Getting Ready For The MSP

Basket of WiresThey say a clean desk is the sign of a sick mind. At least I’d like to believe that’s true, considering the sorry state of mine. And while I can usually find what I’m looking for in the chaos of clutter (I have a system, really!), my system works off a combination of habit and vague recall. I know it would be difficult, if not impossible, for anyone else to make sense of my mess.

I’ve often thought of getting an organizer to come in and help me, but I start to think about everything I would have to clean up before he or she showed up. IT organizations are all too often like my cluttered desk, and this comes to light when they look into outsourcing or managed services. Habit and vague recall are not easily transferrable.

Cleaning Before The Cleaning People

There are some people who clean up before the cleaning people show up to their house, so they don’t waste time tidying up the clutter and get to what really needs to be cleaned. There is an element of truth when this is applied to getting started with a managed service provider (MSP). We already know the weakest point in most IT organizations is documentation, so the less your new MSP has to figure out on their own, the faster (and cheaper!) it will be to get started.

One of the unexpected costs of entering into an MSP relationship is coming to terms with your clutter. Just like when you get married and your financial debt can be an issue for your spouse, so it’s true with your MSP and your technical debt — the systems you’ve been carrying on life support or patched with duck tape and bubble gum to keep in service. They fall into 2 basic categories:

  • old hardware and software you’ve avoided upgrading or replacing because it still works and “if it ain’t broke, don’t fix it” or just haven’t gotten around to replacing it;
  • custom and orphan systems (software no longer supported by vendor).

I’m talking about that payroll application that is still running on Windows 2003 Server and you no longer have the original software to reinstall it somewhere else. Or the document scanning software you purchased 10 years ago from a vendor that’s since gone out of business. These systems are critical to your business but they are difficult and costly to maintain.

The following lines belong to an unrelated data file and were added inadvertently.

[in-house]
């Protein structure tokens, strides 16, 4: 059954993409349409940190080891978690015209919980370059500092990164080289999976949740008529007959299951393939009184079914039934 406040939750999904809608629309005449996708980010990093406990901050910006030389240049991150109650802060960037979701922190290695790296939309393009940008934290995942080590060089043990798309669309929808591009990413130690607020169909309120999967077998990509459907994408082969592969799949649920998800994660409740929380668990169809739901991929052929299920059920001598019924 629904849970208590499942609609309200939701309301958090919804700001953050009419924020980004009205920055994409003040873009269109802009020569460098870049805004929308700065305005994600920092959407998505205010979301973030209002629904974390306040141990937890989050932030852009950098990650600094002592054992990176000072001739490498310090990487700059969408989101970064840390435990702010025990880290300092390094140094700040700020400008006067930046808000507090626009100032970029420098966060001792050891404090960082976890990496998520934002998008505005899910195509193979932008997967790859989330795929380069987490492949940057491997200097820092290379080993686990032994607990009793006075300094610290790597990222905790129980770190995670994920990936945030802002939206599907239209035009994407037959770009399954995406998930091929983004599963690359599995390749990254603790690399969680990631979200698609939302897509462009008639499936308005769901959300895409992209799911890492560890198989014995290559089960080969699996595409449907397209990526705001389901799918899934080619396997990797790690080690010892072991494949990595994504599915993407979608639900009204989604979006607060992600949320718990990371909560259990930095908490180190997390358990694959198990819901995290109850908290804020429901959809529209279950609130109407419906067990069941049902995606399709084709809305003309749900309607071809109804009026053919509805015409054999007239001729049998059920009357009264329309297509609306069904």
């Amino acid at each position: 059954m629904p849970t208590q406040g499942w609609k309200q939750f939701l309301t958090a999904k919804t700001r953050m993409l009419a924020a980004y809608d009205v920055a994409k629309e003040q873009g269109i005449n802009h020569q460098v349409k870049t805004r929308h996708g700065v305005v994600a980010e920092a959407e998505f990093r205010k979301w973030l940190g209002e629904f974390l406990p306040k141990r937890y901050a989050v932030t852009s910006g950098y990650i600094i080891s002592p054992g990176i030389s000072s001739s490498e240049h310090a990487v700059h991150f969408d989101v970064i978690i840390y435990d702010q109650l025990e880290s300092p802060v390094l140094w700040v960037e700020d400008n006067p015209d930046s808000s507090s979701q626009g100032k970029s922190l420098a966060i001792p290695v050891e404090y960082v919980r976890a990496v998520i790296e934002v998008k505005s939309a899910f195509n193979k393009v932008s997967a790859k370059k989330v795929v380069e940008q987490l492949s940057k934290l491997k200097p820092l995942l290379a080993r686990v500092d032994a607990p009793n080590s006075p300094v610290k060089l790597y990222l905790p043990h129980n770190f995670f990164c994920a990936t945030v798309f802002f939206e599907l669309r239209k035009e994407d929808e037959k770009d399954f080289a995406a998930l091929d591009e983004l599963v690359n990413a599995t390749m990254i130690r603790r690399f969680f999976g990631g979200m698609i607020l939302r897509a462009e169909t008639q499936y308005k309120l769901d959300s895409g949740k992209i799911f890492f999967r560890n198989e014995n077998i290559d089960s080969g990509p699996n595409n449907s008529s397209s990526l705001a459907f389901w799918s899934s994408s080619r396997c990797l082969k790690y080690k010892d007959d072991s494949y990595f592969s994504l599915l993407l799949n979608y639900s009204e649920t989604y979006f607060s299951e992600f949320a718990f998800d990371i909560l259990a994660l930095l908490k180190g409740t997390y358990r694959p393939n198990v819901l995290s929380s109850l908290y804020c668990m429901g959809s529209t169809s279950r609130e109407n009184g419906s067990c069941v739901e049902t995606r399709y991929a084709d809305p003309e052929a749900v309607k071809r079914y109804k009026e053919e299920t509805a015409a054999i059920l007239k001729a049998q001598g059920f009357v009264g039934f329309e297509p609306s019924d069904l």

This Is How We’ve Always Done It

To address these challenges, we need to keep in mind the core competitive value proposition for MSP’s lies in standardization to drive economies of scale. Exceptions are the bane of their existence. This means there will most likely be a gap between how you are currently doing things and how your MSP wants you to do things. It’s a culture clash, of sorts. I remember doing an implementation of an new ERP system for the United Nations many years ago. While there were many technical challenges to overcome, the biggest challenge was cultural. The new ERP system required the end users to change the way they did things. The bottom line is, for the things you’re hiring them to manage, you will need to change the way you operate to match how they need to deliver their services.

This is not bad thing.

No Pain, No Gain? 

Remember there was a reason you decided to outsource in the first place. It’s not your core business. Yes, there will be some effort on your part to clean up your clutter and yes, you will change how you operate to align with the requirements and best practices of your new partner aka your MSP.  Bottom line? Be prepared for a little cultural adjustment for you to truly reap the benefits of the new relationship.


This post was brought to you by IBM for MSPs and opinions are my own. To read more on this topic, visit IBM’s PivotPoint. Dedicated to providing valuable insight from industry thought leaders, PivotPoint offers expertise to help you develop, differentiate and scale your business.